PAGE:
I've been trying to make sense of the atonement in my own mind for many years, wrestling with two very difficult intellectual hurdles, both of which I believe I am on the way to overcoming. As far as theology is concerned, I am only a moderately educated layman. With that in mind, I submit to you some ideas I've been working on which are now, I believe, developed to the point of peer review. If I have wandered into heterodoxy, please rebuke me kindly.
The problems are these:
1.) How can substitution be truly just? I've heard many times the story of the wise judge whose own son's case is brought before his bench. The judge rules his son guilty and then takes off the robe to pay the penalty on the behalf of the guilty. Fine. But payment with a federal reserve note and payment with blood are hardly comparable. The former can transfer hands easily and the latter can not. It does not appear fair that a guilty life can be replaced with an innocent one. If one's reply is that it's grace, then why require payment at all?
2.) How is one death satisfactory payment for many errors? Even in cases when a serial killer is put to death, justice is not completely served. It's only as close as we can get unless the condemned is a cat who has killed less than ten people.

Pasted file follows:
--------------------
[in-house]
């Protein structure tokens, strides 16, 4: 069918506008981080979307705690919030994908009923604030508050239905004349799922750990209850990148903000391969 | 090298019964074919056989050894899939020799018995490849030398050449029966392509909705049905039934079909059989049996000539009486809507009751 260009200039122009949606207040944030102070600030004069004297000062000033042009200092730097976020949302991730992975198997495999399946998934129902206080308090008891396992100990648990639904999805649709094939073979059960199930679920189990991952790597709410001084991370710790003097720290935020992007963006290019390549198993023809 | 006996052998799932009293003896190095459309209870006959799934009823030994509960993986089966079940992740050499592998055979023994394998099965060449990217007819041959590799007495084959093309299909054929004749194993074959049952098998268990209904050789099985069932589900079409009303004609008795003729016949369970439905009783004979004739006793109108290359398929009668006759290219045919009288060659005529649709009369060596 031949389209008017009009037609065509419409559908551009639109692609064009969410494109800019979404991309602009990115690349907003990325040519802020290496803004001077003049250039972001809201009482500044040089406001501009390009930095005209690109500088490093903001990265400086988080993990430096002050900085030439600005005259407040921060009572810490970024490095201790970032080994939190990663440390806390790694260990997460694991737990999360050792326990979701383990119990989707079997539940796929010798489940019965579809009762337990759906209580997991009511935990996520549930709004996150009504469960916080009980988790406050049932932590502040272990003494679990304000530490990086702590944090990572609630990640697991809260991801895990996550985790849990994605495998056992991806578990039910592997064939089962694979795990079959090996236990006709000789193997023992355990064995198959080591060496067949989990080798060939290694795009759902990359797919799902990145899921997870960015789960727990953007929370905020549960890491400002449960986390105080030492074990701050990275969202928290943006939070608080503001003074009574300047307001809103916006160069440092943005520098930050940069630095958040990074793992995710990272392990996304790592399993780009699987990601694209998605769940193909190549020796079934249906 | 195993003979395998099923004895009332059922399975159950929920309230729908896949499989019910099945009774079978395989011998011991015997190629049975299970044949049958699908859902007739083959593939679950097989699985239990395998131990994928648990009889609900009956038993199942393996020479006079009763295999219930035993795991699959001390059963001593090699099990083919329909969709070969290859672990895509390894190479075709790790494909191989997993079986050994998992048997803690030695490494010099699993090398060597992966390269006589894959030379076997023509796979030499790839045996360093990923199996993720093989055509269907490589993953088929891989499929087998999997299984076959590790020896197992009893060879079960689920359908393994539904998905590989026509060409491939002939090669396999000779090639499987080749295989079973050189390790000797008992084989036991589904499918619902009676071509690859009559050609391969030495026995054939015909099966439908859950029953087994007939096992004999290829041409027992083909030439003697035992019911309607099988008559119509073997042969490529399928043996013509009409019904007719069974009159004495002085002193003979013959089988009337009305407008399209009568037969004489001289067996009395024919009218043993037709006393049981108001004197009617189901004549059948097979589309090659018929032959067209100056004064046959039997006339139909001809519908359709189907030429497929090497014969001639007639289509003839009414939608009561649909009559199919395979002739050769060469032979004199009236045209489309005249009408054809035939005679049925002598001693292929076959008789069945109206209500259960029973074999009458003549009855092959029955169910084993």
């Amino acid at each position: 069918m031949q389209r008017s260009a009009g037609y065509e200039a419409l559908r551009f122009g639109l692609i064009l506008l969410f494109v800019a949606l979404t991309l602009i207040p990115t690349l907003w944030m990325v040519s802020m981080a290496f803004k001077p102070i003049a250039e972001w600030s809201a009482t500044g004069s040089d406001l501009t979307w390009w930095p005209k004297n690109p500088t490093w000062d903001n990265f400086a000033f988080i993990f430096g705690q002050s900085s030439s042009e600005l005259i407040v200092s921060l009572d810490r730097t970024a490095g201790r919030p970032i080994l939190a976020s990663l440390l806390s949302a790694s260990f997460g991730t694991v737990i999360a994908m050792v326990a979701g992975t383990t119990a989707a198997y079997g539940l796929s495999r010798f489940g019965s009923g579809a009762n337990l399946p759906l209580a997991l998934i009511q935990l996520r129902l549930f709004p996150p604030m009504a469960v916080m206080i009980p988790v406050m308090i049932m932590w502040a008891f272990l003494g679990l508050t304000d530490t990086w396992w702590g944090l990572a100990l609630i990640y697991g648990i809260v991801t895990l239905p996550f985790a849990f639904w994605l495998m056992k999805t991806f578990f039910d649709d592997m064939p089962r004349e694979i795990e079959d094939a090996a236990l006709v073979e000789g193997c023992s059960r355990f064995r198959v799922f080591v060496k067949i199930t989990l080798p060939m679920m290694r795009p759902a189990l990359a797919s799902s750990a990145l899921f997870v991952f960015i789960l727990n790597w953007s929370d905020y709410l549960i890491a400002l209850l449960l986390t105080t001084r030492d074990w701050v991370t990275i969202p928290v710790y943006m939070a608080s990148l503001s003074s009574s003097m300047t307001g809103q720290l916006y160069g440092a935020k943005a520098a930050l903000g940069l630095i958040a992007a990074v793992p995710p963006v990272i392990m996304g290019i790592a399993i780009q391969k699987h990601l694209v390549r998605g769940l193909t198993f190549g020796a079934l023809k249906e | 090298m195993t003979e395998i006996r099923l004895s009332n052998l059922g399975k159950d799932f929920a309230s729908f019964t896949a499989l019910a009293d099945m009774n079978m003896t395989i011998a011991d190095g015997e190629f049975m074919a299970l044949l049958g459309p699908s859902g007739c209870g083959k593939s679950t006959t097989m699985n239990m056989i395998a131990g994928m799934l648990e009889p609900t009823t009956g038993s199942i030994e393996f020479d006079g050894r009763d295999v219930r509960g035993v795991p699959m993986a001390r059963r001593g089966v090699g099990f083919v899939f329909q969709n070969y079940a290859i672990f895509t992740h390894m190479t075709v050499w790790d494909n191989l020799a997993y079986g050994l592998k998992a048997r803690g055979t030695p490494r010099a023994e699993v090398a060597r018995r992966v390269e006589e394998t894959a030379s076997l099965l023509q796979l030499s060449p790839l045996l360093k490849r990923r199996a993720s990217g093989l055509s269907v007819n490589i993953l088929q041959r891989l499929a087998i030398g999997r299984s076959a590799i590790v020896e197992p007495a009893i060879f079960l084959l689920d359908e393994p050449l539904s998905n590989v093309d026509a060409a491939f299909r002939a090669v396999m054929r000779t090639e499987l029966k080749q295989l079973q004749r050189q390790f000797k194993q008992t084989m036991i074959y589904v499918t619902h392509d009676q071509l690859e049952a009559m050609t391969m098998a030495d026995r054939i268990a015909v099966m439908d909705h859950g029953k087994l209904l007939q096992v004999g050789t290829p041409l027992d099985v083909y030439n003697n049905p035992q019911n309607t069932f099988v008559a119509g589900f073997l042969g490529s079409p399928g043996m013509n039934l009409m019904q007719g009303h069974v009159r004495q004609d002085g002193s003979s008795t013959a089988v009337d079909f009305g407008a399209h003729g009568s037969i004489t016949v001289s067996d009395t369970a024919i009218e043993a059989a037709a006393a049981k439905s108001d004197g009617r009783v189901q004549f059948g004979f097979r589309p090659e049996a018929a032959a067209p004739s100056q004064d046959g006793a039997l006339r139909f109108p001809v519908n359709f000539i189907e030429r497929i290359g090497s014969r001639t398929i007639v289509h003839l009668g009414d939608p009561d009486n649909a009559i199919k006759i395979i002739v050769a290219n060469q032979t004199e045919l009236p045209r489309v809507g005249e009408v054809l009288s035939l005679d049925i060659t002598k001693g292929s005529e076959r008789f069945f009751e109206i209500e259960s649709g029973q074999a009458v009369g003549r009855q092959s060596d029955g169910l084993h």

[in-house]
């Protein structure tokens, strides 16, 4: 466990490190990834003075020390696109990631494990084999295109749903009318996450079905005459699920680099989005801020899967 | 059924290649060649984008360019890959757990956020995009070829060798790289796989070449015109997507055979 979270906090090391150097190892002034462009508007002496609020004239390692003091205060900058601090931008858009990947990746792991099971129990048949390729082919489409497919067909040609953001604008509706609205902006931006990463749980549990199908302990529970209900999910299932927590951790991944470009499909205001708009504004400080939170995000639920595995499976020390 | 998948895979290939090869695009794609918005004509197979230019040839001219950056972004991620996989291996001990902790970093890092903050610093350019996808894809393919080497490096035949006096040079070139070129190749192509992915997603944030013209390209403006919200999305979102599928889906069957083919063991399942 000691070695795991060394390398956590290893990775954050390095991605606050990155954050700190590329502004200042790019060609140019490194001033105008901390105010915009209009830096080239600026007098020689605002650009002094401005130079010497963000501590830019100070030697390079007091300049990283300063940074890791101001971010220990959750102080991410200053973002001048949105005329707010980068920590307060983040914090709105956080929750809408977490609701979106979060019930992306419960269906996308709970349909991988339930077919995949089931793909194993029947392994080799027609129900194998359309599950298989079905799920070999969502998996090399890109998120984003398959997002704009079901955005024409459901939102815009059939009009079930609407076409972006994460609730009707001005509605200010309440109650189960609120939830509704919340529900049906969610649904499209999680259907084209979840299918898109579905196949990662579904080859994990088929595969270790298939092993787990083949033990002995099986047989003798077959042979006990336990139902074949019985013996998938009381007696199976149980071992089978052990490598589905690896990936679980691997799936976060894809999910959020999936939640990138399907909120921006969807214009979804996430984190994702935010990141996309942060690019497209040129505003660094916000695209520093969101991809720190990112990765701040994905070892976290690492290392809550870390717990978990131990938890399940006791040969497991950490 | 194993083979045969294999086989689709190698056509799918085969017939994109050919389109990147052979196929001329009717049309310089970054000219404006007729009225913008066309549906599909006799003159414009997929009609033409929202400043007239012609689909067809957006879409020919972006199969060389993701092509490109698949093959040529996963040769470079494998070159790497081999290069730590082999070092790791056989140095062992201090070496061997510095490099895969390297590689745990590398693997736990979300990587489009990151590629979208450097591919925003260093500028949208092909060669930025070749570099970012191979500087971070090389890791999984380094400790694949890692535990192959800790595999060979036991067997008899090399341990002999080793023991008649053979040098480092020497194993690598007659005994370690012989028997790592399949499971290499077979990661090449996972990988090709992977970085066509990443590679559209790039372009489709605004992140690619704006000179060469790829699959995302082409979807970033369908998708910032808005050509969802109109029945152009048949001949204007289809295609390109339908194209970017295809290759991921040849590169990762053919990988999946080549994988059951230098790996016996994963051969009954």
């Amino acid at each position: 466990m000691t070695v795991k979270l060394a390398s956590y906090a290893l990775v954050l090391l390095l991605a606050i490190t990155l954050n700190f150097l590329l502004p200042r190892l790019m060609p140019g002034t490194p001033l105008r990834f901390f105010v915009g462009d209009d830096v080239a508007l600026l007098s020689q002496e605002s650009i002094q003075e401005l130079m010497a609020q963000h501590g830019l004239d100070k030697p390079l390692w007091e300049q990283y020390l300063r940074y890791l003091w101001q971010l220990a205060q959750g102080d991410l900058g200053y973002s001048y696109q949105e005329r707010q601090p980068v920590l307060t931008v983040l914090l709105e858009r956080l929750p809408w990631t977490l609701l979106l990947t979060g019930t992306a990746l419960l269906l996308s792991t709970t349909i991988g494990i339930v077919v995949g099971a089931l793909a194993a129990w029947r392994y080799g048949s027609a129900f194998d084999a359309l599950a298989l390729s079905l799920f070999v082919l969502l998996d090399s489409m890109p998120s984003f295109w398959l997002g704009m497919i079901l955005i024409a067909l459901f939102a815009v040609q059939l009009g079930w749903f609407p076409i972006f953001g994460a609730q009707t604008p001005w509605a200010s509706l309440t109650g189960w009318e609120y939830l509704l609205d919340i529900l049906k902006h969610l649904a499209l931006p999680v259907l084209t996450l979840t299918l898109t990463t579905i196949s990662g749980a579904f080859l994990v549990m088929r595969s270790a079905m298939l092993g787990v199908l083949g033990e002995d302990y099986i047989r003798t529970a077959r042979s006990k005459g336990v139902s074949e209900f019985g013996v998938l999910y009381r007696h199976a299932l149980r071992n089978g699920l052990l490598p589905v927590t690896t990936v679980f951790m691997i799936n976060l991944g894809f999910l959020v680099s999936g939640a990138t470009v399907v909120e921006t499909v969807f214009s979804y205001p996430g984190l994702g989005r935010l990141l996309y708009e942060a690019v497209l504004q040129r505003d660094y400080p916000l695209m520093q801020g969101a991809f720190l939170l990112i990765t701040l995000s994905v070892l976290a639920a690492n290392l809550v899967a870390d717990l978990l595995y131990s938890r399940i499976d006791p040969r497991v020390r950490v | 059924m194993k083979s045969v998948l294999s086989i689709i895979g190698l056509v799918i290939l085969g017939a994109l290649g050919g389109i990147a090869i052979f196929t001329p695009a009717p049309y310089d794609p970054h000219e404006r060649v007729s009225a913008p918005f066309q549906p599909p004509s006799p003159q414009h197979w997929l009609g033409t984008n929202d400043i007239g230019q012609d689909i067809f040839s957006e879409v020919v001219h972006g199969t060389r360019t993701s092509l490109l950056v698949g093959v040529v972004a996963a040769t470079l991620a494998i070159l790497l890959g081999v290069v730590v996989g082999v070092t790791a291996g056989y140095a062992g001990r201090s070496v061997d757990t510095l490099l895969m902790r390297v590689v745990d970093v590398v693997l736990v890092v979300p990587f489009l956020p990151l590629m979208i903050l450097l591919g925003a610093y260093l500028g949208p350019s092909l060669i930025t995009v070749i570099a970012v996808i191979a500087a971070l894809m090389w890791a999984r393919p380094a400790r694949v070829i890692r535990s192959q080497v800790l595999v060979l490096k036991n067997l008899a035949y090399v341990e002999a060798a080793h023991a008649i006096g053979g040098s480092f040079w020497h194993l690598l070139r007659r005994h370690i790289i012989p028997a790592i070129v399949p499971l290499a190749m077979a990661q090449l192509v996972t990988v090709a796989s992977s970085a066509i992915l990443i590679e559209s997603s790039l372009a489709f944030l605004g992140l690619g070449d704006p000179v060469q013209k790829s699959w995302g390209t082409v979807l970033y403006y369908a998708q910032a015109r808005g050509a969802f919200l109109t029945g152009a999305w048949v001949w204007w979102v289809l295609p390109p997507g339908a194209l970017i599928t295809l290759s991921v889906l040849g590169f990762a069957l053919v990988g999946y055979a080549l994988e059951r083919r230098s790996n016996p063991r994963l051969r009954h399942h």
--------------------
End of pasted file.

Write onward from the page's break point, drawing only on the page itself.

The responses are these:
1.) My response to the first problem comes from the idea of corporate culpability. Many Old Testament examples come to mind of individual sins meriting corporate condemnation. God seems to view people in perhaps less of an individual sense than the average Westerner does. It seems to me that if one man's sin can be in some ways another man's condemnation, then the reverse must be true. Christ can fairly pay for a man's sin if He, as a member of mankind, is victim to its consequences. Thus, corporate culpability makes subsititutionary atonement logical. Or so it seems to me.
2.) My response to the second problem comes from the idea of infinite personhood. One finite person dies a finite death. But one infinite person would die an infinite death. An infinite death could theoretically be a more than sufficient replacement for any possible number of capital offenses. Thus, infinite personhood makes a single act of atonement satisfactory. Or so it seems to me.
I foresee some objections, but I'll let someone else bring them up instead of battling straw men of my own creation...